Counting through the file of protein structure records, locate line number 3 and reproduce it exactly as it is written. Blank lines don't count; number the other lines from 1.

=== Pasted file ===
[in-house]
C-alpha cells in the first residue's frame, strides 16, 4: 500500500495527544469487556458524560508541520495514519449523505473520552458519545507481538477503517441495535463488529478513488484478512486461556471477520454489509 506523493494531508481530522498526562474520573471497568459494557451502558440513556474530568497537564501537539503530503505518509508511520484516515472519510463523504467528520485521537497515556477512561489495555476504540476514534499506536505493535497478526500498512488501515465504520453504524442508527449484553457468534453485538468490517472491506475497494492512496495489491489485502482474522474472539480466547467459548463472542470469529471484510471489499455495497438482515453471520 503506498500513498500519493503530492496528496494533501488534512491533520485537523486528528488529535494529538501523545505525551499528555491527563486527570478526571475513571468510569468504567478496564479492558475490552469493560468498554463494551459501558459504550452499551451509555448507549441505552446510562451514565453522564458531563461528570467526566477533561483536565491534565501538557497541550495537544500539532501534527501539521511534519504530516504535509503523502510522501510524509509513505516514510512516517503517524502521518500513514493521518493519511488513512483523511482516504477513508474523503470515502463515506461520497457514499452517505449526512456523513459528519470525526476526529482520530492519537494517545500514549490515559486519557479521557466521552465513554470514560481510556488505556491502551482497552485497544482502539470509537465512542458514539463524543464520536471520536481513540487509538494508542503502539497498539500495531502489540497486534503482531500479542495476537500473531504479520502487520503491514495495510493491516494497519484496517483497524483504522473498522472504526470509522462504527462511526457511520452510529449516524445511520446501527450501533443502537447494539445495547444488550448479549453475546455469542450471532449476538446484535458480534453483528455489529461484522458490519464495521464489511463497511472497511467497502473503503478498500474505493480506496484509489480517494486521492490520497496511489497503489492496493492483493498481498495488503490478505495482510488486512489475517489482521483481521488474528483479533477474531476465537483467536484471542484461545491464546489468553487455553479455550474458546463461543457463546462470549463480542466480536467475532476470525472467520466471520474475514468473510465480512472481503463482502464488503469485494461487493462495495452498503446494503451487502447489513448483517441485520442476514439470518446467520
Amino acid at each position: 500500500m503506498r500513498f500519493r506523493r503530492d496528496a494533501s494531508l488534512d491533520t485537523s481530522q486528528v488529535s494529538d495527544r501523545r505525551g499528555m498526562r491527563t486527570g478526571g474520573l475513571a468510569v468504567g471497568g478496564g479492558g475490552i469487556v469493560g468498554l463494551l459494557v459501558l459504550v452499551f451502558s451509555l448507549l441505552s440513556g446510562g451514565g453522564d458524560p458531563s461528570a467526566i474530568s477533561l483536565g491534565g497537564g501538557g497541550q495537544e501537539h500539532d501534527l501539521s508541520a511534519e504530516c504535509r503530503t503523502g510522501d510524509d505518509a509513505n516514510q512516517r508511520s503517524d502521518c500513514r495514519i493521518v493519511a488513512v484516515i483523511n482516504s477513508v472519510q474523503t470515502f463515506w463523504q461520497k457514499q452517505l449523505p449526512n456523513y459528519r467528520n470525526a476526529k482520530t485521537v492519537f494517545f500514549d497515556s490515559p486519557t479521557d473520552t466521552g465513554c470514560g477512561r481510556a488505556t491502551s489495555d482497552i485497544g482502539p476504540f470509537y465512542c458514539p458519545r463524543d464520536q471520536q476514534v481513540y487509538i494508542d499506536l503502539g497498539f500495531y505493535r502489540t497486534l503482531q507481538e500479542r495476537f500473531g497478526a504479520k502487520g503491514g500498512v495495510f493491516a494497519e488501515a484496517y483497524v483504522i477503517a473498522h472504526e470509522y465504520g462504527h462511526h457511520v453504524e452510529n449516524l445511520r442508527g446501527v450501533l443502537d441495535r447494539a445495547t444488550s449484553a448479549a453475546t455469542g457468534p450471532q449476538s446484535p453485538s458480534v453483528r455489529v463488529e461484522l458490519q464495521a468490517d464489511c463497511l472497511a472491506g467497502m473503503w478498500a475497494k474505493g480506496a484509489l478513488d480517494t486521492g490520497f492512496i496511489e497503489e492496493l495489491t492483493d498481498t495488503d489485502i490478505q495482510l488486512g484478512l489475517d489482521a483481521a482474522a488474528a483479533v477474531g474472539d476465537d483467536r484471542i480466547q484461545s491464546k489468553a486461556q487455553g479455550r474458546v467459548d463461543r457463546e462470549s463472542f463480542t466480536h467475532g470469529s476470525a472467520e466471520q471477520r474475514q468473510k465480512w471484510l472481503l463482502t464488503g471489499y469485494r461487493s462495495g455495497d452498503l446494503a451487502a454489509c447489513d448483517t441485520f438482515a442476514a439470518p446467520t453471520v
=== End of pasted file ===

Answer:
Amino acid at each position: 500500500m503506498r500513498f500519493r506523493r503530492d496528496a494533501s494531508l488534512d491533520t485537523s481530522q486528528v488529535s494529538d495527544r501523545r505525551g499528555m498526562r491527563t486527570g478526571g474520573l475513571a468510569v468504567g471497568g478496564g479492558g475490552i469487556v469493560g468498554l463494551l459494557v459501558l459504550v452499551f451502558s451509555l448507549l441505552s440513556g446510562g451514565g453522564d458524560p458531563s461528570a467526566i474530568s477533561l483536565g491534565g497537564g501538557g497541550q495537544e501537539h500539532d501534527l501539521s508541520a511534519e504530516c504535509r503530503t503523502g510522501d510524509d505518509a509513505n516514510q512516517r508511520s503517524d502521518c500513514r495514519i493521518v493519511a488513512v484516515i483523511n482516504s477513508v472519510q474523503t470515502f463515506w463523504q461520497k457514499q452517505l449523505p449526512n456523513y459528519r467528520n470525526a476526529k482520530t485521537v492519537f494517545f500514549d497515556s490515559p486519557t479521557d473520552t466521552g465513554c470514560g477512561r481510556a488505556t491502551s489495555d482497552i485497544g482502539p476504540f470509537y465512542c458514539p458519545r463524543d464520536q471520536q476514534v481513540y487509538i494508542d499506536l503502539g497498539f500495531y505493535r502489540t497486534l503482531q507481538e500479542r495476537f500473531g497478526a504479520k502487520g503491514g500498512v495495510f493491516a494497519e488501515a484496517y483497524v483504522i477503517a473498522h472504526e470509522y465504520g462504527h462511526h457511520v453504524e452510529n449516524l445511520r442508527g446501527v450501533l443502537d441495535r447494539a445495547t444488550s449484553a448479549a453475546t455469542g457468534p450471532q449476538s446484535p453485538s458480534v453483528r455489529v463488529e461484522l458490519q464495521a468490517d464489511c463497511l472497511a472491506g467497502m473503503w478498500a475497494k474505493g480506496a484509489l478513488d480517494t486521492g490520497f492512496i496511489e497503489e492496493l495489491t492483493d498481498t495488503d489485502i490478505q495482510l488486512g484478512l489475517d489482521a483481521a482474522a488474528a483479533v477474531g474472539d476465537d483467536r484471542i480466547q484461545s491464546k489468553a486461556q487455553g479455550r474458546v467459548d463461543r457463546e462470549s463472542f463480542t466480536h467475532g470469529s476470525a472467520e466471520q471477520r474475514q468473510k465480512w471484510l472481503l463482502t464488503g471489499y469485494r461487493s462495495g455495497d452498503l446494503a451487502a454489509c447489513d448483517t441485520f438482515a442476514a439470518p446467520t453471520v